Pharmacology: Mechanism of Action: Pitavastatin competitively inhibits HMG-CoA reductase, which is a rate-determining enzyme involved with biosynthesis of cholesterol, in a manner of competition with the substrate so that it inhibits cholesterol synthesis in the liver. As a result, the expression of LDL-receptors followed by the uptake of LDL from blood to liver is accelerated and then the plasma TC decreases. Further, the sustained inhibition of cholesterol synthesis in the liver decreases levels of very low density lipoproteins.
Pharmacodynamics: The magnitude of LDL-C reduction by pitavastatin (2 mg and 4 mg) is comparable to atorvastatin (10 mg and 20 mg) and simvastatin (20 mg and 40 mg). It also does not prolong the QTc interval to a clinically significant degree.
Pharmacokinetics: Absorption: Pitavastatin peak plasma concentrations are achieved about 1 hour after oral administration. Both Cmax and AUC0-inf increased in an approximately dose-proportional manner for single Pitavastatin doses from 1 to 24 mg once daily. The absolute bioavailability of pitavastatin oral solution is 51%. Administration of Pitavastatin with a high fat meal (50% fat content) decreases pitavastatin Cmax by 43% but does not significantly reduce pitavastatin AUC. The Cmax and AUC of pitavastatin did not differ following evening or morning drug administration. In healthy volunteers receiving 4 mg pitavastatin, the percent change from baseline for LDL-C following evening dosing was slightly greater than that following morning dosing. Pitavastatin was absorbed in the small intestine but very little in the colon.
Distribution: Pitavastatin is more than 99% protein bound in human plasma, mainly to albumin and α1-acid glycoprotein, and the mean volume of distribution is approximately 148 L. Association of pitavastatin and/or its metabolites with the blood cells is minimal.
Metabolism: Pitavastatin is marginally metabolized by CYP2C9 and to a lesser extent by CYP2C8. The major metabolite in human plasma is the lactone which is formed via an ester-type pitavastatin glucuronide conjugate by uridine 5'-diphosphate (UDP) glucuronosyltransferase (UGT1A3 and UGT2B7).
Excretion: A mean of 15% of radioactivity of orally administered, single 32 mg 14C-labeled pitavastatin dose was excreted in urine, whereas a mean of 79% of the dose was excreted in feces within 7 days. The mean plasma elimination half-life is approximately 12 hours.
Race: In pharmacokinetic studies, pitavastatin Cmax and AUC were 21 and 5% lower, respectively in Black or African American healthy volunteers compared with those of Caucasian healthy volunteers. In pharmacokinetic comparison between Caucasian volunteers and Japanese volunteers, there were no significant differences in Cmax and AUC.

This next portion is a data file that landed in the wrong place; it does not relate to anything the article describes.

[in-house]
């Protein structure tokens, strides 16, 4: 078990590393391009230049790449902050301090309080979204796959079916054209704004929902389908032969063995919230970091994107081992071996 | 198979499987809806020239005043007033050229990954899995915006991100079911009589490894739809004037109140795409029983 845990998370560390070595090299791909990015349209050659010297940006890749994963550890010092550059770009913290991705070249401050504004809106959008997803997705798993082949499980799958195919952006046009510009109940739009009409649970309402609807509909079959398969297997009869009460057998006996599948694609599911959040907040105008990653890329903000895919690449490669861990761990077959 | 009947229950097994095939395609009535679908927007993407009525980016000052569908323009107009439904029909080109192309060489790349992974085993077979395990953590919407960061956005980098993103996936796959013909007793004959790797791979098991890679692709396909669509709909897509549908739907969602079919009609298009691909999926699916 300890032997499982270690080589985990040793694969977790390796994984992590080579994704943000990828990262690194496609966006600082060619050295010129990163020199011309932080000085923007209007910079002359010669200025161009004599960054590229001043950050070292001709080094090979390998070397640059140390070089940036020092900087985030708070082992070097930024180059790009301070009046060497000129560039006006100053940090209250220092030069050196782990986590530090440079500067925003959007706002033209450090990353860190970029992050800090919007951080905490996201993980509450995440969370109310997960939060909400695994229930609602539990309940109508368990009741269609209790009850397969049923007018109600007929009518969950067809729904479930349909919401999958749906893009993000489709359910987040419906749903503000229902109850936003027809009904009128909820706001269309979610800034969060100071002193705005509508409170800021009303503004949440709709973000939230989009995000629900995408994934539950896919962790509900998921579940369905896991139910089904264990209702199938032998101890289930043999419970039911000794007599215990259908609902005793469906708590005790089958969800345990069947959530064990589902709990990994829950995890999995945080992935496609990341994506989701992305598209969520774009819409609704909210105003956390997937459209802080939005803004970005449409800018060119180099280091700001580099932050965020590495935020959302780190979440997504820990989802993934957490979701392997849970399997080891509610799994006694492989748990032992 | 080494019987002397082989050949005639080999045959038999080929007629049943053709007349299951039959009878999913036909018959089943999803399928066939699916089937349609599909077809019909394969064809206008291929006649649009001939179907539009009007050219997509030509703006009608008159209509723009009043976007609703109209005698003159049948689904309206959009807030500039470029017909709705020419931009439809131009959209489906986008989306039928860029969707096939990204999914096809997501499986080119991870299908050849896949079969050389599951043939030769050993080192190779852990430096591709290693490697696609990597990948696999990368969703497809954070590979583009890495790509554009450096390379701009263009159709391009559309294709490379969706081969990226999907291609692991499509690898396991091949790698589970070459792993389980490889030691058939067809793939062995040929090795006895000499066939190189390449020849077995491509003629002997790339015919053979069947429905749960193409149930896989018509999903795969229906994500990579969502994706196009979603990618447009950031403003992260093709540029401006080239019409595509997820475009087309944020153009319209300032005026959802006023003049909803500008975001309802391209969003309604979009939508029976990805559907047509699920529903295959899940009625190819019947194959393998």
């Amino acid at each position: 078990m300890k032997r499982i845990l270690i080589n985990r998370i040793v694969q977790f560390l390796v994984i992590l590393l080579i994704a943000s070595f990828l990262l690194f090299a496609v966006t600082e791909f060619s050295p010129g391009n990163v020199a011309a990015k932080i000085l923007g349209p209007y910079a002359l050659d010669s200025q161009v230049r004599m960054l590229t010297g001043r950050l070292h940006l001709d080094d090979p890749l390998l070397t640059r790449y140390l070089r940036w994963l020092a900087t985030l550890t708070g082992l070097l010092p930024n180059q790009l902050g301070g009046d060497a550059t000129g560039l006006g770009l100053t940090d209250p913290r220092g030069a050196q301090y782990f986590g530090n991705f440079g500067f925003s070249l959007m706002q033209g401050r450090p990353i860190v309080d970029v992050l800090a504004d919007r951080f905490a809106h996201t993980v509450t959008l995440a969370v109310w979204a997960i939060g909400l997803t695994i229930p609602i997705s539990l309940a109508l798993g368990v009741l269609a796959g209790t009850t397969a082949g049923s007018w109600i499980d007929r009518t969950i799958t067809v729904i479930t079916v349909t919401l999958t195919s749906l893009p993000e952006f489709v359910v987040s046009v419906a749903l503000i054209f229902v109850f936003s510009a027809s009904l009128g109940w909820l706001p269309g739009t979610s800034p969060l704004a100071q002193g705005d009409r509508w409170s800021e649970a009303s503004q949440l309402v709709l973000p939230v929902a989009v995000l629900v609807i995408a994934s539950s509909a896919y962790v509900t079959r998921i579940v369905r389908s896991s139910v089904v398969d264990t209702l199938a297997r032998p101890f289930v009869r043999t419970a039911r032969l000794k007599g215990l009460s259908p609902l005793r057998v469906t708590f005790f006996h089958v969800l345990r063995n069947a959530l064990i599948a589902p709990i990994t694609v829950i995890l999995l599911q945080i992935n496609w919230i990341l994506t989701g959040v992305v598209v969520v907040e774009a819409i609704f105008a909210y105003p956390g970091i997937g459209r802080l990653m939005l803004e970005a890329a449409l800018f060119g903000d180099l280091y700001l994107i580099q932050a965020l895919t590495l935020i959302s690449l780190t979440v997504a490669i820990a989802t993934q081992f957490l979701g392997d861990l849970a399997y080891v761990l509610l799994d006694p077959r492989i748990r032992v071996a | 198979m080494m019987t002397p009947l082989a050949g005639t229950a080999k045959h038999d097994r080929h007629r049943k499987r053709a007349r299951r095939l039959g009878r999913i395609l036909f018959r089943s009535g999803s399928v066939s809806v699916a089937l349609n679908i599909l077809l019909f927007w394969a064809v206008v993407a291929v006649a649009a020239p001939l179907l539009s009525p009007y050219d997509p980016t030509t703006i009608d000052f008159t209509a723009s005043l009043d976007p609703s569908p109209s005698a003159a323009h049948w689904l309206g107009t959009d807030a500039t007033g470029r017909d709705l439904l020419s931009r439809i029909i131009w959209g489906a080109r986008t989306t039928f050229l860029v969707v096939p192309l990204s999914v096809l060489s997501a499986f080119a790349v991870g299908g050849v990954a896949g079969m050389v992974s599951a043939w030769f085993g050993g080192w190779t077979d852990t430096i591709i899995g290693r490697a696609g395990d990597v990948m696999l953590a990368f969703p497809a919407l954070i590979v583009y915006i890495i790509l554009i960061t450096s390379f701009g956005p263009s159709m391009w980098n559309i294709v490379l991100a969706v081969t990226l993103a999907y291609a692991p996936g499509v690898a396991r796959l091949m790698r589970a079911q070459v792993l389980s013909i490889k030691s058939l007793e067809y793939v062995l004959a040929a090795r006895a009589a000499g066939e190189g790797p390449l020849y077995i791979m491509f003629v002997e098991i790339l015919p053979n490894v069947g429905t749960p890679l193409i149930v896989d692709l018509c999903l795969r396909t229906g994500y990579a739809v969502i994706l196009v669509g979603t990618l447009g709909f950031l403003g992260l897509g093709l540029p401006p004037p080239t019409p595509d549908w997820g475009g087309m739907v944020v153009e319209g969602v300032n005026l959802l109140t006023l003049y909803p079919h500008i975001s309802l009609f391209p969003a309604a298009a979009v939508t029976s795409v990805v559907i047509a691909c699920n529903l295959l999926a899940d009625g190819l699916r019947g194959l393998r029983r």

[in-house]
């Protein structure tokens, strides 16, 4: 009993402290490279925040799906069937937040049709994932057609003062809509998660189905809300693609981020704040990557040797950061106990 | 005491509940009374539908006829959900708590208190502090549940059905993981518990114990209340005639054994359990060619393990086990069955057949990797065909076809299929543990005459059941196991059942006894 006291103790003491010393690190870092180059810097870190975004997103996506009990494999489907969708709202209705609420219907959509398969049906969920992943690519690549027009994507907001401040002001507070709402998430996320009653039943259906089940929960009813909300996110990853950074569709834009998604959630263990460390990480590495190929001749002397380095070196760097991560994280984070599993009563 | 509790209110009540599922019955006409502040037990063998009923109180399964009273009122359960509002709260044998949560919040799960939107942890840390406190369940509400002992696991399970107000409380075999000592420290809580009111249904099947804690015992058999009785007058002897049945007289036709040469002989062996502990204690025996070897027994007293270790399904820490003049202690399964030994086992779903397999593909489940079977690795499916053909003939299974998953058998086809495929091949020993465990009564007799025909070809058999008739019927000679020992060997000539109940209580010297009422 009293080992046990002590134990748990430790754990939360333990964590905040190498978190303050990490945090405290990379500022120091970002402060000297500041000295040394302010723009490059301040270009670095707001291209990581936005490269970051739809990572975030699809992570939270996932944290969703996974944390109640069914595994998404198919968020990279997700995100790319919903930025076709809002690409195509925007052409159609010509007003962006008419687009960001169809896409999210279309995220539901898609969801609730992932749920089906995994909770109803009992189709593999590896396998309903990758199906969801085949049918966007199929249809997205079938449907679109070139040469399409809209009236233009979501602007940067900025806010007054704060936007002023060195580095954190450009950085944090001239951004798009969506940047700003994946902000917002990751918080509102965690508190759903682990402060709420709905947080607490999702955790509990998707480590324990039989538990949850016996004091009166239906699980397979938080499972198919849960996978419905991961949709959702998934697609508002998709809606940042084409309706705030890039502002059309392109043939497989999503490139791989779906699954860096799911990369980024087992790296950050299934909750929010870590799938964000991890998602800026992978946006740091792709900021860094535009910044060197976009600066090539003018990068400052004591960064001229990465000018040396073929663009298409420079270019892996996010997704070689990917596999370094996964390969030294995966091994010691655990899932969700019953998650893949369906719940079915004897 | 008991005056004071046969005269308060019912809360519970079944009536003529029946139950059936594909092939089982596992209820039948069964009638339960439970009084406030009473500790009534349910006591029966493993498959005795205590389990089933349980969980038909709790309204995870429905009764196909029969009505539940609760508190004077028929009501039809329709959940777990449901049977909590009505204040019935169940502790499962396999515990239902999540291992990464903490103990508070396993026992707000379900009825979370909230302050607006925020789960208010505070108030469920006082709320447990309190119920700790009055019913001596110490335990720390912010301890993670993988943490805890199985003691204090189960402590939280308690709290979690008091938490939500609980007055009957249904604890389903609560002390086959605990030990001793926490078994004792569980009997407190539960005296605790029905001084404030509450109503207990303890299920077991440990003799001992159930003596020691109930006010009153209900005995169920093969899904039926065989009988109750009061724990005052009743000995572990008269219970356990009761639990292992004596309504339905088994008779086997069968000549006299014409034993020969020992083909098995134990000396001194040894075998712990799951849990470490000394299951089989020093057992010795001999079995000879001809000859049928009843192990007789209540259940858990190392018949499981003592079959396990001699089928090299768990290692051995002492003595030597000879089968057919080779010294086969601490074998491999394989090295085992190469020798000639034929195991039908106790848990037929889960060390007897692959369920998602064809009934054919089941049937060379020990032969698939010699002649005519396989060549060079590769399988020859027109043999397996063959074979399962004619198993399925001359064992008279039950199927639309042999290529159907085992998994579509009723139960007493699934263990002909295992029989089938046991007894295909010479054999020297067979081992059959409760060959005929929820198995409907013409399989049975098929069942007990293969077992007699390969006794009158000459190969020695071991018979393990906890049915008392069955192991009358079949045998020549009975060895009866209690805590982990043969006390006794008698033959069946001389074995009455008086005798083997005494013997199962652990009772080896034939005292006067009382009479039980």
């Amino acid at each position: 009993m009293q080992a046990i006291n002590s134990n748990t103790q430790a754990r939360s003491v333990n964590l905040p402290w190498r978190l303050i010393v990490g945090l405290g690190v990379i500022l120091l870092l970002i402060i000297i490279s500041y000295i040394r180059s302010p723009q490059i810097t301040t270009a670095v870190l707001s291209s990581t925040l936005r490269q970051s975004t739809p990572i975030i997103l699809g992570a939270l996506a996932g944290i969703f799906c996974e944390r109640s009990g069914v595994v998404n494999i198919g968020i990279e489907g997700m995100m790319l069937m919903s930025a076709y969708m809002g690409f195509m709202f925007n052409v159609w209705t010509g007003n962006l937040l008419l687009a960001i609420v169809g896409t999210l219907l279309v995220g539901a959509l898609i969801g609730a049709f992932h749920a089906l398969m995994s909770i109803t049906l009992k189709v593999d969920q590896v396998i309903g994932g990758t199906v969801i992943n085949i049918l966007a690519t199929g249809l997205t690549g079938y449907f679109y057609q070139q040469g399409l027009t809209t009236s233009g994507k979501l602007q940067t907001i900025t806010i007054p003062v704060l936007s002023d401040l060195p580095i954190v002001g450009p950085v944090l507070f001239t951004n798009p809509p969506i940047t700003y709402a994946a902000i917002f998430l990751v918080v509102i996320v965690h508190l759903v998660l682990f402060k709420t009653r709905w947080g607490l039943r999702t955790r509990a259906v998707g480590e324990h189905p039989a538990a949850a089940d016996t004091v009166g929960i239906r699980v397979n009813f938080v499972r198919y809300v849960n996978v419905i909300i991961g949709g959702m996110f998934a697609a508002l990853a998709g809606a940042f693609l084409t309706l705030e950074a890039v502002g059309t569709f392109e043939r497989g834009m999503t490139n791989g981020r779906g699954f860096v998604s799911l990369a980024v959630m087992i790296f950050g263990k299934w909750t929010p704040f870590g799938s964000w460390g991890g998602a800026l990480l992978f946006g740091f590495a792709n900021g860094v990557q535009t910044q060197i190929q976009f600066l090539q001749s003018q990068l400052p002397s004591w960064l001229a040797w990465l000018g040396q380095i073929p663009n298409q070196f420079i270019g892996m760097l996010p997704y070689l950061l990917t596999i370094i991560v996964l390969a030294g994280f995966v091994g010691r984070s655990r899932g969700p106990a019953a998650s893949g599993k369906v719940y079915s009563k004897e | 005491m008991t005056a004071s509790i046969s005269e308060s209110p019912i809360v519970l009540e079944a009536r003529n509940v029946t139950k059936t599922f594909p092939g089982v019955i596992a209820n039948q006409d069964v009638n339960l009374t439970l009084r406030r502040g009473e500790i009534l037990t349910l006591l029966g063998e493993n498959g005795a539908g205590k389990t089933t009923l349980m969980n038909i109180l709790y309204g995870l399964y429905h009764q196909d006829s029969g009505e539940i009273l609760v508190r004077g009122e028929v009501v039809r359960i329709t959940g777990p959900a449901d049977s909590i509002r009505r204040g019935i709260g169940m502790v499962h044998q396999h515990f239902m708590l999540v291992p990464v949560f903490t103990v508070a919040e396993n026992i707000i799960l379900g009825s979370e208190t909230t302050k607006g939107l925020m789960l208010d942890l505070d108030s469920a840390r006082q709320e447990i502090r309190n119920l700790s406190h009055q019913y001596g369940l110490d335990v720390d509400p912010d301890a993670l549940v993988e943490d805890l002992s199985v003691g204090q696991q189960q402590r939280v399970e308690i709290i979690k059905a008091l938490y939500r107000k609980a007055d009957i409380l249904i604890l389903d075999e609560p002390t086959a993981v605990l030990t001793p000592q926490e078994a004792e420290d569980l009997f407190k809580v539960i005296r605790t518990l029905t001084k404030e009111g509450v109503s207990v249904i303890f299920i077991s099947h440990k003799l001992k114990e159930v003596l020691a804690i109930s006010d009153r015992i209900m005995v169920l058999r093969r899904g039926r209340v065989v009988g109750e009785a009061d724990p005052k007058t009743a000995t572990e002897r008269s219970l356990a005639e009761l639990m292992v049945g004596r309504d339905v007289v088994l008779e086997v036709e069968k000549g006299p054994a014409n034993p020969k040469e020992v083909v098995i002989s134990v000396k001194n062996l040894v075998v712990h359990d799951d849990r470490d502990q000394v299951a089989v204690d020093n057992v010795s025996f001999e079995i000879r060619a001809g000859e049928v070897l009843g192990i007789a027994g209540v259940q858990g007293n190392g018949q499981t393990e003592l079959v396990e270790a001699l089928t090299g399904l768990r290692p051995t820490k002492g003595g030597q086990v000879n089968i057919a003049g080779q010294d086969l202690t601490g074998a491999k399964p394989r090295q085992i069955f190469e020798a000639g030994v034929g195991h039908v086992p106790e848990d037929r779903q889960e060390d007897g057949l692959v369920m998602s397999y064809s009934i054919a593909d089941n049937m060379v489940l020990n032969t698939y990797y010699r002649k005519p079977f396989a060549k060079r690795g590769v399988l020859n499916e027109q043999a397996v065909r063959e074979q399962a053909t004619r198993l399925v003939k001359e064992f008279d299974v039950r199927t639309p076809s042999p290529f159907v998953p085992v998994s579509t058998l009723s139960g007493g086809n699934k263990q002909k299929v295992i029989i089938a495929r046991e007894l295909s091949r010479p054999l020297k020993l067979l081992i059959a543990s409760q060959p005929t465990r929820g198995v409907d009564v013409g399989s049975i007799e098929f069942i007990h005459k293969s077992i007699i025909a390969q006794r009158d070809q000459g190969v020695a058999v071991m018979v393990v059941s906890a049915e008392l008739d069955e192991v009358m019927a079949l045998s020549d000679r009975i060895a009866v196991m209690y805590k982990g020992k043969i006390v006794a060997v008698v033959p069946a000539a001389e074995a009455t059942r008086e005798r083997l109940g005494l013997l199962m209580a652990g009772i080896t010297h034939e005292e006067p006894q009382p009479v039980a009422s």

Gender: In a pharmacokinetic study which compared healthy male and female volunteers, pitavastatin Cmax and AUC were 60 and 54% higher, respectively in females. This had no effect on the efficacy or safety of Pitavastatin in women in clinical studies.
Geriatric: In a pharmacokinetic study which compared healthy young and elderly (≥ 65 years) volunteers, pitavastatin Cmax and AUC were 10 and 30% higher, respectively, in the elderly. This had no effect on the efficacy or safety of Pitavastatin in elderly subjects in clinical studies.
Renal Impairment: In patients with moderate renal impairment (glomerular filtration rate of 30-59 mL/min/1.73 m2) and end stage renal disease receiving hemodialysis, pitavastatin AUC0-inf is 102 and 86% higher than those of healthy volunteers, respectively, while pitavastatin Cmax is 60 and 40% higher than those of healthy volunteers, respectively. Patients received hemodialysis immediately before pitavastatin dosing and did not undergo hemodialysis during the pharmacokinetic study. Hemodialysis patients have 33 and 36% increases in the mean unbound fraction of pitavastatin as compared to healthy volunteers and patients with moderate renal impairment, respectively. In another pharmacokinetic study, patients with severe renal impairment (glomerular filtration rate 15-29 mL/min/1.73 m2) not receiving hemodialysis were administered a single dose of Pitavastatin 4 mg. The AUC0-inf and the Cmax were 36 and 18% higher, respectively, compared with those of healthy volunteers. For both patients with severe renal impairment and healthy volunteers, the mean percentage of protein-unbound pitavastatin was approximately 0.6%. The effect of mild renal impairment on pitavastatin exposure has not been studied.
Hepatic Impairment: The disposition of pitavastatin was compared in healthy volunteers and patients with various degrees of hepatic impairment. The ratio of pitavastatin Cmax between patients with moderate hepatic impairment (Child-Pugh B disease) and healthy volunteers was 2.7. The ratio of pitavastatin AUCinf between patients with moderate hepatic impairment and healthy volunteers was 3.8. The ratio of pitavastatin Cmax between patients with mild hepatic impairment (Child-Pugh A disease) and healthy volunteers was 1.3. The ratio of pitavastatin AUCinf between patients with mild hepatic impairment and healthy volunteers was 1.6. Mean pitavastatin t½ for moderate hepatic impairment, mild hepatic impairment, and healthy were 15, 10, and 8 hours, respectively.
Drug-Drug Interactions: The principal route of pitavastatin metabolism is glucuronidation via liver UGTs with subsequent formation of pitavastatin lactone. There is only minimal metabolism by the cytochrome P450 system.
Warfarin: The steady-state pharmacodynamics (international normalized ratio [INR] and prothrombin time [PT]) and pharmacokinetics of warfarin in healthy volunteers were unaffected by the co-administration of Pitavastatin 4 mg daily. However, patients receiving warfarin should have their PT time or INR monitored when pitavastatin is added to their therapy.